The New Yorker: "Beneath Damon's physical anxieties churns a search for identity and a desire to shed 'all the ballast of familiar life.'"
Date: Nov 1 2010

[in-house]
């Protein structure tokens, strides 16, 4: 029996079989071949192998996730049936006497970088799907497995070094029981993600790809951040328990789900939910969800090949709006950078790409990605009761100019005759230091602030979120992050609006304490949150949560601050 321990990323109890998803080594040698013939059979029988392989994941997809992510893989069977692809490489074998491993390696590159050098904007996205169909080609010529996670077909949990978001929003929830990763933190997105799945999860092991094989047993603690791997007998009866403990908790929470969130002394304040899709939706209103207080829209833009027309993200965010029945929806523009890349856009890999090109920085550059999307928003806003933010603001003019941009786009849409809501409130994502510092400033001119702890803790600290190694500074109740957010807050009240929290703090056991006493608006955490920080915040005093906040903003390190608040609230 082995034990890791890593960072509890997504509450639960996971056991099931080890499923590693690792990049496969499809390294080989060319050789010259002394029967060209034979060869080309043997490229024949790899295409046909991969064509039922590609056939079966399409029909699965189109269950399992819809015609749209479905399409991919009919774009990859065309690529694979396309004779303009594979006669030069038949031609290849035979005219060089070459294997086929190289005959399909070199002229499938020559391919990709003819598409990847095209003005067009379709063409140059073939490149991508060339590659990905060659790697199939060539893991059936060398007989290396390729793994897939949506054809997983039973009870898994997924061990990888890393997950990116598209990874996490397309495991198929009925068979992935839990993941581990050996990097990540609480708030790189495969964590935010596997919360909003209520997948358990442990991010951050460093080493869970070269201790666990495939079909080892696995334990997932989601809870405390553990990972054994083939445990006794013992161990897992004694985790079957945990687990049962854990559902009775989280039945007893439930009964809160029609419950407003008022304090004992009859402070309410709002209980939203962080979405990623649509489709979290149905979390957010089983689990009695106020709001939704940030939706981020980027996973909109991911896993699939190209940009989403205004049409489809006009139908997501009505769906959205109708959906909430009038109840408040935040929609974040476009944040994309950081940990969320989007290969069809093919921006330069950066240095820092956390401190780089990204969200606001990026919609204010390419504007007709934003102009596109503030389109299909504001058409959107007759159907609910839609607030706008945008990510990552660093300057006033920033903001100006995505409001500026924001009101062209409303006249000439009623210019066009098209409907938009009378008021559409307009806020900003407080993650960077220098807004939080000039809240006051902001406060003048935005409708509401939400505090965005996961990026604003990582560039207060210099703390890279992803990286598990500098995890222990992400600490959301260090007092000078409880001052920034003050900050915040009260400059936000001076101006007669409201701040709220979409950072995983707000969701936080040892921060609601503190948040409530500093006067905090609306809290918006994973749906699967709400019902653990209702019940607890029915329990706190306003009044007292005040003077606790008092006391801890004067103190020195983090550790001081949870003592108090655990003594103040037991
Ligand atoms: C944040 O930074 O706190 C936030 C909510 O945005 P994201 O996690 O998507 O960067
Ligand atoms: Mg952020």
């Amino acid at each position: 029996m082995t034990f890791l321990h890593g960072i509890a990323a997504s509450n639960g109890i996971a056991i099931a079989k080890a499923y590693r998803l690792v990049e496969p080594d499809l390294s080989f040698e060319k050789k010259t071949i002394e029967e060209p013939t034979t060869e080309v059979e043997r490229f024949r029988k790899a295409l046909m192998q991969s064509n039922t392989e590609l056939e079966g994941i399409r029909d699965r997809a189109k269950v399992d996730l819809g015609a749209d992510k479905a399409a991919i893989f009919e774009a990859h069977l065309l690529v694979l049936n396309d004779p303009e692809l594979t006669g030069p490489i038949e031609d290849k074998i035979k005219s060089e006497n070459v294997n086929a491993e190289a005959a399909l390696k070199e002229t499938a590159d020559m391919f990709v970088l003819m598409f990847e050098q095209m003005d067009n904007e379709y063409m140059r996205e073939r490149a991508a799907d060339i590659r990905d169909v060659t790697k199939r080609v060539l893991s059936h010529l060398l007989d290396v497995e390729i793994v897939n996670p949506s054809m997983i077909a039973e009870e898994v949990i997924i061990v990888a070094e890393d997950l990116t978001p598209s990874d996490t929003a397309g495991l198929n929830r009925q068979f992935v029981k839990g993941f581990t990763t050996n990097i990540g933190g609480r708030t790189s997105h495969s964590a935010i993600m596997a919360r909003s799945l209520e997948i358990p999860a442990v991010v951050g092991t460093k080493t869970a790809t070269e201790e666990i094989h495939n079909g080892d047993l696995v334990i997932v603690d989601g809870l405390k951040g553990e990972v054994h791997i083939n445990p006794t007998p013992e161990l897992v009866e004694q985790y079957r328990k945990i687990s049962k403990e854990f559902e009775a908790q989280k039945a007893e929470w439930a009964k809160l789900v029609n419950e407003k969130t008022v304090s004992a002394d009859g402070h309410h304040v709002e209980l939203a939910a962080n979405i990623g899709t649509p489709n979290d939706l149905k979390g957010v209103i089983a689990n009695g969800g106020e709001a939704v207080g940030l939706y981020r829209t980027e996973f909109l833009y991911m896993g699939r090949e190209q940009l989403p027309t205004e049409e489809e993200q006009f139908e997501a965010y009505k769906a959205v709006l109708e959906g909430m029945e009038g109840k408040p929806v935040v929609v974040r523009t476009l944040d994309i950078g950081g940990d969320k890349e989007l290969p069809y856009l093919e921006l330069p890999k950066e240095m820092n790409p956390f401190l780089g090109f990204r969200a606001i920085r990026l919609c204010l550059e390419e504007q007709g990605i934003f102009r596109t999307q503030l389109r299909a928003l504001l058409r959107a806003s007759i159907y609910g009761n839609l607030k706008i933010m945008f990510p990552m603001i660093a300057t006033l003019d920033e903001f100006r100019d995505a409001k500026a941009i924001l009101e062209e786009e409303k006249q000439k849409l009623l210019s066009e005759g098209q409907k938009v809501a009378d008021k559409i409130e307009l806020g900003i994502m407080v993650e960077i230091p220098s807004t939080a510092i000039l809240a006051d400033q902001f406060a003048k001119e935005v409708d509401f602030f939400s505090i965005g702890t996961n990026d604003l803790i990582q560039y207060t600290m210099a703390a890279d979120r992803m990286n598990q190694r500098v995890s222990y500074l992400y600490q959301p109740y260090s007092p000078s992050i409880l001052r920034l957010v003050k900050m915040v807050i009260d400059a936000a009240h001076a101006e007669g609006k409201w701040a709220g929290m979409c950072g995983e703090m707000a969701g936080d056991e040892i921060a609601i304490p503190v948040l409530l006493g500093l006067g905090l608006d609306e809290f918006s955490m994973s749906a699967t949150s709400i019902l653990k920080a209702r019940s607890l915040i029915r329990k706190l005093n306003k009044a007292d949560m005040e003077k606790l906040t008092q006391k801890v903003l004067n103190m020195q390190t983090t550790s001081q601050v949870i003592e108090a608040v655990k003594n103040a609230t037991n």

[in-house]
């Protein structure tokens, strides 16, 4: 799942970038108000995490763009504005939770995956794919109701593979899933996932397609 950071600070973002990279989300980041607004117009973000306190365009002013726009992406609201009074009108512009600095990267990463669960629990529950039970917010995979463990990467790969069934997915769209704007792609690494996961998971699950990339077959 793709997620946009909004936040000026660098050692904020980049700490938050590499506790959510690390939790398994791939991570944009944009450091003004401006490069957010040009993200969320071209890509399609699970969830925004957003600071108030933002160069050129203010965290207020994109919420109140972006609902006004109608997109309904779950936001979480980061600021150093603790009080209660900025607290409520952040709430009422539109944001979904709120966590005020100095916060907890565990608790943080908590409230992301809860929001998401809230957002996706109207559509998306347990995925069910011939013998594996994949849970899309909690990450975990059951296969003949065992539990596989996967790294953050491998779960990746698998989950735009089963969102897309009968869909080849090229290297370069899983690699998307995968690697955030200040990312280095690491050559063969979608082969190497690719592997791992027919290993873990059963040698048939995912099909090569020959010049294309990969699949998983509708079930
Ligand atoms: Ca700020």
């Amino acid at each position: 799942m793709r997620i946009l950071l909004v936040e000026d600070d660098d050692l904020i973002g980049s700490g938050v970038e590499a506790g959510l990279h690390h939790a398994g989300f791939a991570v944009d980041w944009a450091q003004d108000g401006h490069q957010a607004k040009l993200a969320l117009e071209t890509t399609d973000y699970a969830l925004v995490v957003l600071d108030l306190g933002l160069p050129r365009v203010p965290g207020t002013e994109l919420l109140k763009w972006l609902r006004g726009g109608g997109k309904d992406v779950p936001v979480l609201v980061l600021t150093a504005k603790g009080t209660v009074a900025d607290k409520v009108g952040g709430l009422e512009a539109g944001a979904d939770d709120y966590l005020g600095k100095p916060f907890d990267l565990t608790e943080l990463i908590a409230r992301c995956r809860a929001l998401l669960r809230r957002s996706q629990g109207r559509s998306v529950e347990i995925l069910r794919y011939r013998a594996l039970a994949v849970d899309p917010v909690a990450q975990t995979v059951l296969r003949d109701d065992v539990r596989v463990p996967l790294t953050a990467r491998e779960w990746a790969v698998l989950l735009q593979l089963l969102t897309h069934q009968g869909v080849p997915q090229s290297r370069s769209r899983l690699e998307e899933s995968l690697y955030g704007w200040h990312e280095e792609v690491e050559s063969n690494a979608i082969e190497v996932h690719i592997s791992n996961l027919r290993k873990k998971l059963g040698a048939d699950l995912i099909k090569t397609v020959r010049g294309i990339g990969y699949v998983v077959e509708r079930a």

In this enigmatic novel, a South African writer named Damon travels through East Africa, Switzerland, and India, amid troubled landscapes and troubled people. "Myth always has some fact in it," Galgut says early on, hinting that protagonist and author may share more than a name. The story unfolds in three discrete sections--the Follower, the Lover, and the Guardian--as Damon struggles to connect with those he meets. He has "a defect in his nature that travel has turned into a condition," and his eye is continually drawn to "tiny threatening details": shoe prints on a floor, a cracked brick wall, the blisters on his feet. Beneath Damon's physical anxieties churns a search for identity and a desire to shed "all the ballast of familiar life." Yet the quest is futile, since travel seldom offers what can't be found within.